Bcl-2 was the first identified cellular protein that functions as an oncogene by blocking apoptotic cell death. Beclin 1, the first identified mammalian autophagy gene product, is a haploinsufficient tumor suppressor that was originally isolated as a Bcl-2-interacting protein. We recently showed that Bcl-2 negatively regulates Beclin 1-dependent autophagy and Beclin 1-dependent autophagic cell death. These findings raise the possibility that Bcl-2 family members may function as oncogenes not only by blocking apoptosis but also by blocking autophagy. (Cancer Res 2006; 66(6): 2885-8)

Bcl-2 was initially cloned from the breakpoint of the t(14:18) chromosomal translocation found in the majority of patients with follicular lymphoma (13). Its oncogenic activity was established when transgenic mice bearing a BCL-2 immunoglobulin minigene fusion that recapitulates the t(14:18) translocation were found to develop follicular hyperplasia and lymphoma (4, 5). The identification of Bcl-2 established a new class of oncogenes; unlike previously characterized oncogenes that shared the ability to increase cellular proliferation, Bcl-2 inhibited programmed cell death (4, 6). For almost two decades, Bcl-2 has been thought to act by inhibiting one specific form of programmed cell death, apoptosis. Nearly all of the effects of Bcl-2 in cancer have been attributed to its effects on the apoptotic pathway, although it is known that Bcl-2 family members are multifunctional proteins that can influence other cellular processes, including cell cycle progression, calcineurin signaling, glucose homeostasis, and transcriptional repression by p53 (reviewed in refs. 7, 8).

In 1998, Liang et al. identified a new binding partner for Bcl-2, termed Beclin 1, which was isolated from a mouse brain library in a yeast two-hybrid screen (9). Beclin 1 mapped to a tumor susceptibility locus on chromosome 17q21 that is monoallelically deleted in 40% to 75% of cases of sporadic breast, ovarian, and prostate cancer (reviewed in ref. 10). Beclin 1 was shown to have tumor suppressor function in breast cancer cells; it reduced human breast carcinoma cell proliferation, clonigenicity in soft agar, and tumorigenicity in nude mice (11). Although biallelic mutations of beclin 1 have not yet been identified in human cancer, beclin 1 is a haploinsufficient tumor suppressor gene in mice. Mice lacking one allele of beclin 1 develop mammary neoplastic lesions and display an increased incidence of spontaneous malignancies, including B cell lymphomas, lung adenocarcinoma, and hepatocellular carcinoma (12, 13).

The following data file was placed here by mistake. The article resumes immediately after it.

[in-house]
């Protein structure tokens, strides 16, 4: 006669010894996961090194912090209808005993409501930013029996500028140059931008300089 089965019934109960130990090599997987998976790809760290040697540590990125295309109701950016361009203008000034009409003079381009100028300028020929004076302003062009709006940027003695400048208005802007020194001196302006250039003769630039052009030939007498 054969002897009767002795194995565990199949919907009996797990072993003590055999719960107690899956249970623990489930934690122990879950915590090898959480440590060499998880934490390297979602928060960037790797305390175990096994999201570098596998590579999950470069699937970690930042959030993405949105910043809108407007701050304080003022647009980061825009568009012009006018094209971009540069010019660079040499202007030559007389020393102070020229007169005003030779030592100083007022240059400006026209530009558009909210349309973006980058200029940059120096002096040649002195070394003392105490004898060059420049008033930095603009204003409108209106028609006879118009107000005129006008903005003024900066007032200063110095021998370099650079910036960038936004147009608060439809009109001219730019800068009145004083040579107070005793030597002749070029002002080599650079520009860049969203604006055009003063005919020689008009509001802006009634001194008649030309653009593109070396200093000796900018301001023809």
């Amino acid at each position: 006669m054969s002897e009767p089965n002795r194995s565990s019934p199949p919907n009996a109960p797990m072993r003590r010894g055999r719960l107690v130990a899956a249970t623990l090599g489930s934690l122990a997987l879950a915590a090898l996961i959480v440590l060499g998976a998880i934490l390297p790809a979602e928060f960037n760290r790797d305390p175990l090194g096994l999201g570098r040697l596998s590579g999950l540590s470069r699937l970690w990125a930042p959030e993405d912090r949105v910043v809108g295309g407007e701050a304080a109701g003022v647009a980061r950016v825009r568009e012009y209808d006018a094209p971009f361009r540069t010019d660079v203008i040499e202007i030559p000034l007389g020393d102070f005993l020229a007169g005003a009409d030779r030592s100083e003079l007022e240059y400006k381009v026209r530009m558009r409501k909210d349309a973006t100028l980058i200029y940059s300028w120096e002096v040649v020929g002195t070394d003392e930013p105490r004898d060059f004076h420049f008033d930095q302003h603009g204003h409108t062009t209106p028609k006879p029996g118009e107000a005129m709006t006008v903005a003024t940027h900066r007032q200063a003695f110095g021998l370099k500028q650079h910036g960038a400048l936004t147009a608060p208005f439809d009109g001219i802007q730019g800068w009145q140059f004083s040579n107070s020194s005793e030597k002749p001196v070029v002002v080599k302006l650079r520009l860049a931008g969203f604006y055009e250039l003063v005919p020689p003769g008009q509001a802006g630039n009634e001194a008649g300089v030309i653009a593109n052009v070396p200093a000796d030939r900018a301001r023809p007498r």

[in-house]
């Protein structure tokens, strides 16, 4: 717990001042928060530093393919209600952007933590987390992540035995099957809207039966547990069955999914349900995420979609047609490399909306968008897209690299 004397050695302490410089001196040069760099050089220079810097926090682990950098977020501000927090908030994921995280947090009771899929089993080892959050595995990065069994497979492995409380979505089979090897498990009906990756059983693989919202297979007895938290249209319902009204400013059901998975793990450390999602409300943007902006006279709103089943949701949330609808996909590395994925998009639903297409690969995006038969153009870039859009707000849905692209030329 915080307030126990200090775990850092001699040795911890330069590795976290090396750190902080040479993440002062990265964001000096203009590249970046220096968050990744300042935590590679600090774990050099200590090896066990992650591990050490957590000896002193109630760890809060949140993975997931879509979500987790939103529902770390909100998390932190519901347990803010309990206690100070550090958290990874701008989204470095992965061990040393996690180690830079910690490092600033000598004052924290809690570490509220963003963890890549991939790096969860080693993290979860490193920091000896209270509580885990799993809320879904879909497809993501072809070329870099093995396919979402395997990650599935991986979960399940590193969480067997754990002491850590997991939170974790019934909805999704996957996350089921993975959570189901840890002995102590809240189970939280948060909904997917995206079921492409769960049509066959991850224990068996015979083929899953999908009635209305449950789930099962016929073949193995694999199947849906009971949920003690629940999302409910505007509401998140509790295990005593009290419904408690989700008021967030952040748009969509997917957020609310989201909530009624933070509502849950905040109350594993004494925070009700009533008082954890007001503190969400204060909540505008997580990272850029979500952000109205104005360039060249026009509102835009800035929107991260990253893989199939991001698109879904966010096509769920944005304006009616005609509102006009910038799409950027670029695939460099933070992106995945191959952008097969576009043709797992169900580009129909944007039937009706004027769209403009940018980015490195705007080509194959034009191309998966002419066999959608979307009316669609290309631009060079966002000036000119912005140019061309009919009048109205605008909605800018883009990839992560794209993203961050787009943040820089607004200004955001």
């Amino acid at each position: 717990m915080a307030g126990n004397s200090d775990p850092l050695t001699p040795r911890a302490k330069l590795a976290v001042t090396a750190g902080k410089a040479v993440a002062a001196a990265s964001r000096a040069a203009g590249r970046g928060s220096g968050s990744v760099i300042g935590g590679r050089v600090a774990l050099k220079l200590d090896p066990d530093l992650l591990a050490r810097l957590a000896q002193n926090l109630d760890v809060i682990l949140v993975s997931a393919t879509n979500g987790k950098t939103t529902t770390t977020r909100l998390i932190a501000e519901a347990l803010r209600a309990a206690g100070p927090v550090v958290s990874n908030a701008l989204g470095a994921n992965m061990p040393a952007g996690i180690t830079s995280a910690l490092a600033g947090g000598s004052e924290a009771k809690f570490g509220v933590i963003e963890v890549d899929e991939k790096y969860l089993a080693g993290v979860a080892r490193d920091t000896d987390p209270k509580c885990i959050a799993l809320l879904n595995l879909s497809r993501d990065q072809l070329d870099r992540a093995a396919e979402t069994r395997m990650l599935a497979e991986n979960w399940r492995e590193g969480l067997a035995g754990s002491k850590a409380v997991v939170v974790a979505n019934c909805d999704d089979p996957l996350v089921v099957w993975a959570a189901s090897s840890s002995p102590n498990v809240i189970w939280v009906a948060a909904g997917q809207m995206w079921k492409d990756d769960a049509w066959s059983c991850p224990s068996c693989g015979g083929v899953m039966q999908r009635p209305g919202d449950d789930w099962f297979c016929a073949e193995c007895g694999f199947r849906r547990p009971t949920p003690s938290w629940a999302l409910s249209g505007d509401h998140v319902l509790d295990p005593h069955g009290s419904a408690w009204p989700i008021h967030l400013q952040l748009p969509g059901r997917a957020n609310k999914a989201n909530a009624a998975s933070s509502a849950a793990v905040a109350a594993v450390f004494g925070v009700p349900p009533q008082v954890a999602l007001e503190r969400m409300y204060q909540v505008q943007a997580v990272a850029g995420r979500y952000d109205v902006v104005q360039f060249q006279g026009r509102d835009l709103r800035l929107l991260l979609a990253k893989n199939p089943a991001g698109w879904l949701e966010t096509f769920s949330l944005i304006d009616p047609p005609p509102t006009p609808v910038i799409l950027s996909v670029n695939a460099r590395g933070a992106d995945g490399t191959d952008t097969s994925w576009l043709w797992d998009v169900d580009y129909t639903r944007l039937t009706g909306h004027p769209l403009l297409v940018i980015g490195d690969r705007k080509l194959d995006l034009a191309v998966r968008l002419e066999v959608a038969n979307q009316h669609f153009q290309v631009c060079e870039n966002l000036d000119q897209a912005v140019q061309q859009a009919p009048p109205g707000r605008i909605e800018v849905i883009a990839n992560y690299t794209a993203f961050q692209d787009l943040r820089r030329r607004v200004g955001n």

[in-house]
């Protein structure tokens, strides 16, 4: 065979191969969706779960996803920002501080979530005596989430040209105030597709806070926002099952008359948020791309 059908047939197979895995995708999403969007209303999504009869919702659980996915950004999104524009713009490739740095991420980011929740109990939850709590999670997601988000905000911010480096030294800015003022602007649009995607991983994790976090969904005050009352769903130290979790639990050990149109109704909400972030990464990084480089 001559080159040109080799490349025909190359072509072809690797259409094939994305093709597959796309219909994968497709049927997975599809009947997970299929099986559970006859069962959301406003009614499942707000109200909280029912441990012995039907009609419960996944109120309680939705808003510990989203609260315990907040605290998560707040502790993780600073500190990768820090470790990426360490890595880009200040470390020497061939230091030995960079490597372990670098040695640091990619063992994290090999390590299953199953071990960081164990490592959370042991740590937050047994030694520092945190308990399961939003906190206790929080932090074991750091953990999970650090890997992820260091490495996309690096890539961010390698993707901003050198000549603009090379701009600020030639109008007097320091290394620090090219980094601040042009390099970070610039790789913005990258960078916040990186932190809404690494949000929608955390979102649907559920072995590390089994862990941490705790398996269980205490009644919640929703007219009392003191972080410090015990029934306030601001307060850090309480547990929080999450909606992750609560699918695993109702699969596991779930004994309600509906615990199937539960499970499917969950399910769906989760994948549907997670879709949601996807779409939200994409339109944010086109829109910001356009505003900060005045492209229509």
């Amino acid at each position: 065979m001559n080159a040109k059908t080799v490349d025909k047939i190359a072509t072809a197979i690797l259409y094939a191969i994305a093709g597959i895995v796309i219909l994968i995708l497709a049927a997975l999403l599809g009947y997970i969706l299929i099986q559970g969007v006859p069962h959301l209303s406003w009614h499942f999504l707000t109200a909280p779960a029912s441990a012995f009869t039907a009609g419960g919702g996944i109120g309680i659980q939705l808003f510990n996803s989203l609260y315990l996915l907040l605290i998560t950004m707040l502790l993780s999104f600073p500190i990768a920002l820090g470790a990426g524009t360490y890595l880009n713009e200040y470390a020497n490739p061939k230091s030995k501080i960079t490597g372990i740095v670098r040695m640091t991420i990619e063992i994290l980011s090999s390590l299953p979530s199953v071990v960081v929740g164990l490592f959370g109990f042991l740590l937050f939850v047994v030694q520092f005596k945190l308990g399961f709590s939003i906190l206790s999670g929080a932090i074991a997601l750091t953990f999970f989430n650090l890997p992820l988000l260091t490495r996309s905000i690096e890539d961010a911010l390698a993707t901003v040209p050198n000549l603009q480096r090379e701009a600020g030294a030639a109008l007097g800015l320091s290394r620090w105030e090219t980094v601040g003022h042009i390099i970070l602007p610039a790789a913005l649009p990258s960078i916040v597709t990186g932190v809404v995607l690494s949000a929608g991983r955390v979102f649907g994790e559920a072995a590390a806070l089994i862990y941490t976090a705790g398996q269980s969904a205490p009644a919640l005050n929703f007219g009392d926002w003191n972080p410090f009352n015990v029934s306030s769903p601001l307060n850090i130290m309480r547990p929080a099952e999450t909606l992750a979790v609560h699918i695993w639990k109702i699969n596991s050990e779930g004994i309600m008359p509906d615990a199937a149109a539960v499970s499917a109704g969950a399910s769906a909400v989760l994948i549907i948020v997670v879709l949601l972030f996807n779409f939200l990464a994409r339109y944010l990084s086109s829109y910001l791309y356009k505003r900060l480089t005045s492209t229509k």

Beclin 1 is the first identified tumor suppressor protein that functions in the lysosomal degradation pathway of autophagy. In contrast to the ubiquitin-proteasome system which is the major cellular route for the degradation of short-lived proteins, autophagy is the major cellular route for the degradation of long-lived proteins and cytoplasmic organelles (reviewed in refs. 14, 15). Autophagy is a dynamic process involving the rearrangement of subcellular membranes to sequester cytoplasm and organelles for delivery to the lysosome where the sequestered cargo is degraded and recycled. Autophagy is mediated by a set of evolutionarily conserved gene products (termed the Atg proteins) originally discovered in yeast (16). The mammalian autophagy protein, Beclin 1, is an orthologue of yeast Atg6, and is part of a complex with class III phosphoinositide-3-kinase, Vps34, that is responsible for autophagosome formation (17). Gene deletion studies in yeast, Caenorhabditis elegans, plants, Dictyostelium, Drosophila, and mice have revealed a conserved function of Atg6/Beclin 1 proteins in autophagy (12, 13, 1822).